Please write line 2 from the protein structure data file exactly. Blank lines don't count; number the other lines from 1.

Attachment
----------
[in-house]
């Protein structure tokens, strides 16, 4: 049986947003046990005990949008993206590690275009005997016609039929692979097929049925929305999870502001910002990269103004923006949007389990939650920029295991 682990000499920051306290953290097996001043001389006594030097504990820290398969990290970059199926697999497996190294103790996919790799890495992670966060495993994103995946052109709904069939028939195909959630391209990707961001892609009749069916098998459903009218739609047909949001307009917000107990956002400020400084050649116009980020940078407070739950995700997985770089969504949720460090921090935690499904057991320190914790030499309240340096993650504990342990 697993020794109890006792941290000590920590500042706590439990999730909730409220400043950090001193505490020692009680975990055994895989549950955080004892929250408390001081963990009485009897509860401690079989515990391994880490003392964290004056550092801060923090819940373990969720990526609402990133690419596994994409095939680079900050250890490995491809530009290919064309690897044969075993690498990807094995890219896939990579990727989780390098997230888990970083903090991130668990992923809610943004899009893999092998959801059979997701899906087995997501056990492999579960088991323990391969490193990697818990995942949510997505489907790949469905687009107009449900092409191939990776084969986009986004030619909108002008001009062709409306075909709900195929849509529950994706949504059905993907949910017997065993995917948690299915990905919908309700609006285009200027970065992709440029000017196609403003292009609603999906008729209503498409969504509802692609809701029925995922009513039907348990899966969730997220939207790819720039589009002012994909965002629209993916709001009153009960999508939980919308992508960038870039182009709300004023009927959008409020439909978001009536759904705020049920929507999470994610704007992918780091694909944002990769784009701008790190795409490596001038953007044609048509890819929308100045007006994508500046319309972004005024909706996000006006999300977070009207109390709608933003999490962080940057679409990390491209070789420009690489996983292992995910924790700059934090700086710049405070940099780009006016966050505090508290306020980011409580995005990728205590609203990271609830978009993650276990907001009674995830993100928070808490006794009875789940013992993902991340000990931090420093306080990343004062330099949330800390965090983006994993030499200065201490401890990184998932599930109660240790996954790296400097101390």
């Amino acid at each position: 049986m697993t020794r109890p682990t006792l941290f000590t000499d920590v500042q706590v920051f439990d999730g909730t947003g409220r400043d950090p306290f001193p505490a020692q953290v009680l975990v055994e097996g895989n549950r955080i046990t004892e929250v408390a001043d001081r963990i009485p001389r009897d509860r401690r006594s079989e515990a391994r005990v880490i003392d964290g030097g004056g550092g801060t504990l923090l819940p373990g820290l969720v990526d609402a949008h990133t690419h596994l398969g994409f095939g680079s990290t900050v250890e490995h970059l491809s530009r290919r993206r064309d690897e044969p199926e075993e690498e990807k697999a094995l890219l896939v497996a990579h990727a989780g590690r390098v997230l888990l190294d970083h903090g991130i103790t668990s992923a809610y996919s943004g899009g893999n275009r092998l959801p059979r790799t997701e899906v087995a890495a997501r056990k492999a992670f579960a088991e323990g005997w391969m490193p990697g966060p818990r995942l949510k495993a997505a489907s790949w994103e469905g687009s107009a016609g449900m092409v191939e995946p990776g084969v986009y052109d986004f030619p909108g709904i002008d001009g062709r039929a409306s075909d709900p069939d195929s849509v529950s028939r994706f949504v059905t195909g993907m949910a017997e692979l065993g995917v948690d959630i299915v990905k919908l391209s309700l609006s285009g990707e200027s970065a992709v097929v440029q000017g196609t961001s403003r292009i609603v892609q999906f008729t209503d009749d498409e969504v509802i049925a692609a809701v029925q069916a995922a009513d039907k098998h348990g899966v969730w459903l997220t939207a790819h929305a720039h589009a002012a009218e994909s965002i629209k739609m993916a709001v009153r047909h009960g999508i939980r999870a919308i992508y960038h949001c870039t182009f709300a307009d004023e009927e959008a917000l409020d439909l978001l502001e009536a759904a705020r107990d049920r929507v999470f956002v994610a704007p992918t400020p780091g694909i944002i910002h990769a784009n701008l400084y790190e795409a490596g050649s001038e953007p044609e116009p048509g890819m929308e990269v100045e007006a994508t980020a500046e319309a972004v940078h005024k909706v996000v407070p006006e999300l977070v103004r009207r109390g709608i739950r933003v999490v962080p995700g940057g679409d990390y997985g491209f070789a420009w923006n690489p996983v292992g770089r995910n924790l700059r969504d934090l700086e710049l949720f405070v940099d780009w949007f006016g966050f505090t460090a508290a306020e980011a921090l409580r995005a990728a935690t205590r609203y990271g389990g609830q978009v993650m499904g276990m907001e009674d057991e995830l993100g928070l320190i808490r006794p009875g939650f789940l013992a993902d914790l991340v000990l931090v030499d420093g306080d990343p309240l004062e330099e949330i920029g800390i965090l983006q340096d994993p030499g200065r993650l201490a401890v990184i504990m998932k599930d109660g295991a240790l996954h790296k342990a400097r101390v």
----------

């Protein structure tokens, strides 16, 4: 049986947003046990005990949008993206590690275009005997016609039929692979097929049925929305999870502001910002990269103004923006949007389990939650920029295991 682990000499920051306290953290097996001043001389006594030097504990820290398969990290970059199926697999497996190294103790996919790799890495992670966060495993994103995946052109709904069939028939195909959630391209990707961001892609009749069916098998459903009218739609047909949001307009917000107990956002400020400084050649116009980020940078407070739950995700997985770089969504949720460090921090935690499904057991320190914790030499309240340096993650504990342990 697993020794109890006792941290000590920590500042706590439990999730909730409220400043950090001193505490020692009680975990055994895989549950955080004892929250408390001081963990009485009897509860401690079989515990391994880490003392964290004056550092801060923090819940373990969720990526609402990133690419596994994409095939680079900050250890490995491809530009290919064309690897044969075993690498990807094995890219896939990579990727989780390098997230888990970083903090991130668990992923809610943004899009893999092998959801059979997701899906087995997501056990492999579960088991323990391969490193990697818990995942949510997505489907790949469905687009107009449900092409191939990776084969986009986004030619909108002008001009062709409306075909709900195929849509529950994706949504059905993907949910017997065993995917948690299915990905919908309700609006285009200027970065992709440029000017196609403003292009609603999906008729209503498409969504509802692609809701029925995922009513039907348990899966969730997220939207790819720039589009002012994909965002629209993916709001009153009960999508939980919308992508960038870039182009709300004023009927959008409020439909978001009536759904705020049920929507999470994610704007992918780091694909944002990769784009701008790190795409490596001038953007044609048509890819929308100045007006994508500046319309972004005024909706996000006006999300977070009207109390709608933003999490962080940057679409990390491209070789420009690489996983292992995910924790700059934090700086710049405070940099780009006016966050505090508290306020980011409580995005990728205590609203990271609830978009993650276990907001009674995830993100928070808490006794009875789940013992993902991340000990931090420093306080990343004062330099949330800390965090983006994993030499200065201490401890990184998932599930109660240790996954790296400097101390």